The natural progression is from a little tyranny, like censorship, to full-on tyranny. Give in to the former your asking for the latter. From Brandon Smith at alt-market.com:
As I have noted in the past, in order to be a conservative one has to stick to certain principles. For example, you have to stand against big government and state intrusions into individual lives, you have to support our constitutional framework and defend civil liberties, and you also have to uphold the rights of private property. Websites are indeed private property, as much as a person’s home is private property. There is no such thing as free speech rights in another person’s home, and there is no such thing as free speech rights on a website.
That said, there are some exceptions. When a corporation or a collective of corporations holds a monopoly over a certain form of communication, then legal questions come into play when they try to censor the viewpoints of an entire group of people. Corporations exist due to government sponsored charters; they are creations of government and enjoy certain legal protections through government, such as limited liability and corporate personhood. Corporations are a product of socialism, not free market capitalism; and when they become monopolies, they are subject to regulation and possible demarcation.
Many corporations have also received extensive government bailouts (taxpayer money) and corporate welfare. Google and Facebook, for example rake in billions in state and federal subsidies over the course of a few years. Google doesn’t even pay for the massive bandwidth it uses. So, it is not outlandish to suggest that if a company receives the full protection of government from the legal realm to the financial realm then they fall under the category of a public service. If they are allowed to continue to monopolize communication while also being coddled by the government as “too big to fail”, then they become a public menace instead.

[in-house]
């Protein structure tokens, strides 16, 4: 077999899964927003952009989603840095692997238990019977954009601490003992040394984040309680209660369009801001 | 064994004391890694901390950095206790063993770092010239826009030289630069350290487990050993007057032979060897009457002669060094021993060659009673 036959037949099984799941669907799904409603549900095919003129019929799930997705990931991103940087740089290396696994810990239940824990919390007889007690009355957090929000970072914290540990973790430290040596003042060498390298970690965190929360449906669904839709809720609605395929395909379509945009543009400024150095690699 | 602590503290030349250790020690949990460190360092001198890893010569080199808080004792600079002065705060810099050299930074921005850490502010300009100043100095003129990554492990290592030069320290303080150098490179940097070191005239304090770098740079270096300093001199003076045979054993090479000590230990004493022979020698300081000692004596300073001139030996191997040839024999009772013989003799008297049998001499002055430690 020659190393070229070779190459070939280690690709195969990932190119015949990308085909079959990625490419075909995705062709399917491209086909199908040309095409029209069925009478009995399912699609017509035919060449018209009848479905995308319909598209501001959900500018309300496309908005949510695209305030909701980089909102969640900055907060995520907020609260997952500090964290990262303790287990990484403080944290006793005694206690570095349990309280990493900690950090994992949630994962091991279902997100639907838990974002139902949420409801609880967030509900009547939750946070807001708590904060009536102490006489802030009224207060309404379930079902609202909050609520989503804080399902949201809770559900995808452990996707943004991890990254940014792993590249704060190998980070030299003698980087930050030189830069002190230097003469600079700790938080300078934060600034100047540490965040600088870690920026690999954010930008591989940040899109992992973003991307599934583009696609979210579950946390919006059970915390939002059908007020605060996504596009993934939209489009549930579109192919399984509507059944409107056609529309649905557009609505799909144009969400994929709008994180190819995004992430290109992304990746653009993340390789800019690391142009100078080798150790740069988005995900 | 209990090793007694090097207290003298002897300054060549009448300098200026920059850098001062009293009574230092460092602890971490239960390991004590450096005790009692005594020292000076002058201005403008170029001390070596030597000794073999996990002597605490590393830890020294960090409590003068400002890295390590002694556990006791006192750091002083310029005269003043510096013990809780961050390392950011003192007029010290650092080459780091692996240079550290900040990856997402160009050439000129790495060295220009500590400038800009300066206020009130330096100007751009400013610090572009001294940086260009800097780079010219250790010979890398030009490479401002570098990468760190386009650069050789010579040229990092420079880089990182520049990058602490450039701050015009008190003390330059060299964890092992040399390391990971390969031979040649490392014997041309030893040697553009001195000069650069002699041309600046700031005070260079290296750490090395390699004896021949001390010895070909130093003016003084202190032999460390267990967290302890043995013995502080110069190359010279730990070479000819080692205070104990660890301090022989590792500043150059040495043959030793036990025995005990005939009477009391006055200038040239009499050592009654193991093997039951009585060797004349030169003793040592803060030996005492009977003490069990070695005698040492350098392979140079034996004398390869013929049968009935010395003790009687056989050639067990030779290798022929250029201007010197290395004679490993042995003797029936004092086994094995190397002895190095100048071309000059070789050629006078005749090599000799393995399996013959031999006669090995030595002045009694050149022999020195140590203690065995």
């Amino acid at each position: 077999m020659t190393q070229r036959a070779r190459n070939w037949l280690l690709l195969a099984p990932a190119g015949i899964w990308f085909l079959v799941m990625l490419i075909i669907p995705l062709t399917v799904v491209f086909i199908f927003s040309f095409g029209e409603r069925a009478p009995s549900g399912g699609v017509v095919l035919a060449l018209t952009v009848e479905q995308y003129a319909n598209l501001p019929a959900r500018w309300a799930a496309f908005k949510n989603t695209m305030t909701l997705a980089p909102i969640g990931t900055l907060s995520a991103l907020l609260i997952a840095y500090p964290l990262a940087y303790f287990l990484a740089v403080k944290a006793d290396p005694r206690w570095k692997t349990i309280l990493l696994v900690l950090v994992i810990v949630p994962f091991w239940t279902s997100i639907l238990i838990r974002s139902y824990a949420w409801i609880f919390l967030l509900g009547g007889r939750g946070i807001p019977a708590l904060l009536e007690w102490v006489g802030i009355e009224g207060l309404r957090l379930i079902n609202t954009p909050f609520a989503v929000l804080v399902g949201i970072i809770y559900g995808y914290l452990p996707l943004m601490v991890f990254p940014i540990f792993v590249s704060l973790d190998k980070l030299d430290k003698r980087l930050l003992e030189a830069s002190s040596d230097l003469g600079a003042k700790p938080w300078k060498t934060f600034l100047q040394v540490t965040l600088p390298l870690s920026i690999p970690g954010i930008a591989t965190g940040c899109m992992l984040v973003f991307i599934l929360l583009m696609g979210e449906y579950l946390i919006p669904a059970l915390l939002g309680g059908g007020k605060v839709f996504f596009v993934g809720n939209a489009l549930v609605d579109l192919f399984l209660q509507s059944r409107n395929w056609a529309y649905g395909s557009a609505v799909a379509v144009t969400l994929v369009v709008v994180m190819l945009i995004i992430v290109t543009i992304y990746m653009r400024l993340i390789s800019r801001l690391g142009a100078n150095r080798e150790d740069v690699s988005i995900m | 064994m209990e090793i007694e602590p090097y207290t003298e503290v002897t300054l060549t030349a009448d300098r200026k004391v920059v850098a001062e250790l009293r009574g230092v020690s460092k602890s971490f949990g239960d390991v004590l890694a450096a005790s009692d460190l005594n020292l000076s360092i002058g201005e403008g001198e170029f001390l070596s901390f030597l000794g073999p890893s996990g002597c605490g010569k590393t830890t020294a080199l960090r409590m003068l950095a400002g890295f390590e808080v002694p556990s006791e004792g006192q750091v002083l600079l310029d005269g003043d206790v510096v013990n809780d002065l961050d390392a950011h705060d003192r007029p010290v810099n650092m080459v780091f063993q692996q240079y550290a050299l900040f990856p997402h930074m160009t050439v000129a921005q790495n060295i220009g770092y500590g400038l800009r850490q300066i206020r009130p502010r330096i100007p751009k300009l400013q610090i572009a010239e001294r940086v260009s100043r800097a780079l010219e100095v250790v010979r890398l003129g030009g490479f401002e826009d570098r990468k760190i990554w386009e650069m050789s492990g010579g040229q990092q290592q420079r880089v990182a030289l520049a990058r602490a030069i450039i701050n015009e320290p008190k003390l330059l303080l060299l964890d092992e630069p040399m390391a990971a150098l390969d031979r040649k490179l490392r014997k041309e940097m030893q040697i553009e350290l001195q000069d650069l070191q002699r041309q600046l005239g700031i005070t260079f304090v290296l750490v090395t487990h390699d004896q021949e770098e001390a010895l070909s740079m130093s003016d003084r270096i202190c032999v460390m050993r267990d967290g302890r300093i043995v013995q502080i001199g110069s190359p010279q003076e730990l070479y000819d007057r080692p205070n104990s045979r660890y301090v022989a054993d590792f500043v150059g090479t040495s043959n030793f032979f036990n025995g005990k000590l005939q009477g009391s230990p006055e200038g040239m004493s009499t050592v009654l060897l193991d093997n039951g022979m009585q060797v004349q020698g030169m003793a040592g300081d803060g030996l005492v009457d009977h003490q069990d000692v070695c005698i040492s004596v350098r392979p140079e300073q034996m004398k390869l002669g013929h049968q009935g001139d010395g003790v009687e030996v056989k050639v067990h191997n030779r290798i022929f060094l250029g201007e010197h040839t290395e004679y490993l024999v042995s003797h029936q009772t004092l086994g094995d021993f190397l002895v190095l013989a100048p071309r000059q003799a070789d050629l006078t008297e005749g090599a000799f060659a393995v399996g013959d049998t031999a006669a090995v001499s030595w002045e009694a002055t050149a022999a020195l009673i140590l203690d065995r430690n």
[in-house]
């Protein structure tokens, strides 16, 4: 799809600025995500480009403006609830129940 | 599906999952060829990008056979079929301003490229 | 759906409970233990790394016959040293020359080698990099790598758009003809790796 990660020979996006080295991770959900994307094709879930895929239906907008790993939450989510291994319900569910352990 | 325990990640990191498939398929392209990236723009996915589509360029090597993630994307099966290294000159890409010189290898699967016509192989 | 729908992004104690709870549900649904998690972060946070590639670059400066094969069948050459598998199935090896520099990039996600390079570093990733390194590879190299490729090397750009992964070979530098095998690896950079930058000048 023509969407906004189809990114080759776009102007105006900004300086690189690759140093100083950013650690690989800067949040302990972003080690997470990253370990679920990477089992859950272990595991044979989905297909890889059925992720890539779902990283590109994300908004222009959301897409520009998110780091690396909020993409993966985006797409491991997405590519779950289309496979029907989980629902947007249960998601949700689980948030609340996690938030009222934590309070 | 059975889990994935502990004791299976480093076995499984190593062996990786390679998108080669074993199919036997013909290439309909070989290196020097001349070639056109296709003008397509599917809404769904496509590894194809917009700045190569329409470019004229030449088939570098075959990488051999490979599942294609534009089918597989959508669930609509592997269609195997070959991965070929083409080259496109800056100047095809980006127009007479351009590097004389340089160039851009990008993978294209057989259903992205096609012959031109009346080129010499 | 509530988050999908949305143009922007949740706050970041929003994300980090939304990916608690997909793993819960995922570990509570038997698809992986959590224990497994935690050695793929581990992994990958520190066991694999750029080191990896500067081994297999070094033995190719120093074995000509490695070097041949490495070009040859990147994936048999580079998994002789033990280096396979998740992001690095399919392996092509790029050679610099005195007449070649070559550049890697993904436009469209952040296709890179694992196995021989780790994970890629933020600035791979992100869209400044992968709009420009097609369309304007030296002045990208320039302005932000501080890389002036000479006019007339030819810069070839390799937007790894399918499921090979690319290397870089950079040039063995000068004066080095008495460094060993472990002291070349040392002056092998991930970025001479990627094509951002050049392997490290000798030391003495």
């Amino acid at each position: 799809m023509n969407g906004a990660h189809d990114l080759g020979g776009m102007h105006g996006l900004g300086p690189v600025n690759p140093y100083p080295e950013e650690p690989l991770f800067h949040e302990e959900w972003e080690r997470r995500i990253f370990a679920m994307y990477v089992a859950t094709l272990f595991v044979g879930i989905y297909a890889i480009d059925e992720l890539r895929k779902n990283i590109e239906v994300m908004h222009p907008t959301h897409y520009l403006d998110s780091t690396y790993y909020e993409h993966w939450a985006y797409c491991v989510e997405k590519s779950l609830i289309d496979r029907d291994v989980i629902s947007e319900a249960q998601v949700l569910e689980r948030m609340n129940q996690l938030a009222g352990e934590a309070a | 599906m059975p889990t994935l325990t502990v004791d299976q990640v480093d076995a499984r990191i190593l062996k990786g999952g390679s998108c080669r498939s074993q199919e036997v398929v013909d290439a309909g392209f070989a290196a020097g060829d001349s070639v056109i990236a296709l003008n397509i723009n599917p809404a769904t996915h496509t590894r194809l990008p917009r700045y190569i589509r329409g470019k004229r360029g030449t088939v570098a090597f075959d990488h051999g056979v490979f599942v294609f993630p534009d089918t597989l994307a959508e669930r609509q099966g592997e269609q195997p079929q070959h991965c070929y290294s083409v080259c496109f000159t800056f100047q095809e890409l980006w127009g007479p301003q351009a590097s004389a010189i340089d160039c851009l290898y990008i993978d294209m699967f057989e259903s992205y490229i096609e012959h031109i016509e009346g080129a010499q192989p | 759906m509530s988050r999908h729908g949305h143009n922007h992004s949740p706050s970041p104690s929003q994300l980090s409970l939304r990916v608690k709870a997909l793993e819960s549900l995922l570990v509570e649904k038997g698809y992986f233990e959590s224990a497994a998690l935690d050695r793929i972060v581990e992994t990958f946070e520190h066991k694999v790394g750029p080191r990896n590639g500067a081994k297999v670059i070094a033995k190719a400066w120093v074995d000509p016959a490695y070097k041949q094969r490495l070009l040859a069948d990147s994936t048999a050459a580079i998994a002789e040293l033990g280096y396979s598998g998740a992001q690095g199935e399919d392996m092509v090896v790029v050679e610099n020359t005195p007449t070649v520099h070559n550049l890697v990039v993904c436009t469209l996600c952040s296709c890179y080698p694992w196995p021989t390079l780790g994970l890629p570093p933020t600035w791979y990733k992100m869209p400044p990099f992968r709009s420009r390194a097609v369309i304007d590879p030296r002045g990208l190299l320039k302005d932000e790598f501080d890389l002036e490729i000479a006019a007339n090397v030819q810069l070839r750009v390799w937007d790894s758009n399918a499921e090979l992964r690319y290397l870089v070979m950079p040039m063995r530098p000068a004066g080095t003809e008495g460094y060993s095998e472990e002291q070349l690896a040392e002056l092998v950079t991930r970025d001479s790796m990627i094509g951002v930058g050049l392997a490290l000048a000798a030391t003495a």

Almost all effective monopolies are created, blessed, and sustained by governments. From Mike Holly at mises.org:
Politicians tend to favor authoritarianism over capitalism and monopoly over competition. They have directly created monopolies (and oligopolies) in all major industrial sectors by imposing policies favoring preferred corporations and preferred special interests.
In 2017, University economists Jan De Loecker and Jan Eeckhout found monopolies behind nearly every economic problem. They have slowed economic growth and caused recessions, financial crises and depressions. These monopolies restrict the supply of goods and services so they can inflate prices and profits while also reducing quality. In addition, monopolies have decreased wages for non-monopolists by decreasing the competition for workers. This has led to wealth disparity, underemployment, unemployment and poverty
Monopolies have also led to many societal problems. Unlike truly competitive firms, institutions that enjoy monopoly power have more freedom to discriminate against outsiders, especially women and minorities. They block innovation, the key to long-term prosperity. Monopolies have led to imperialism and wars .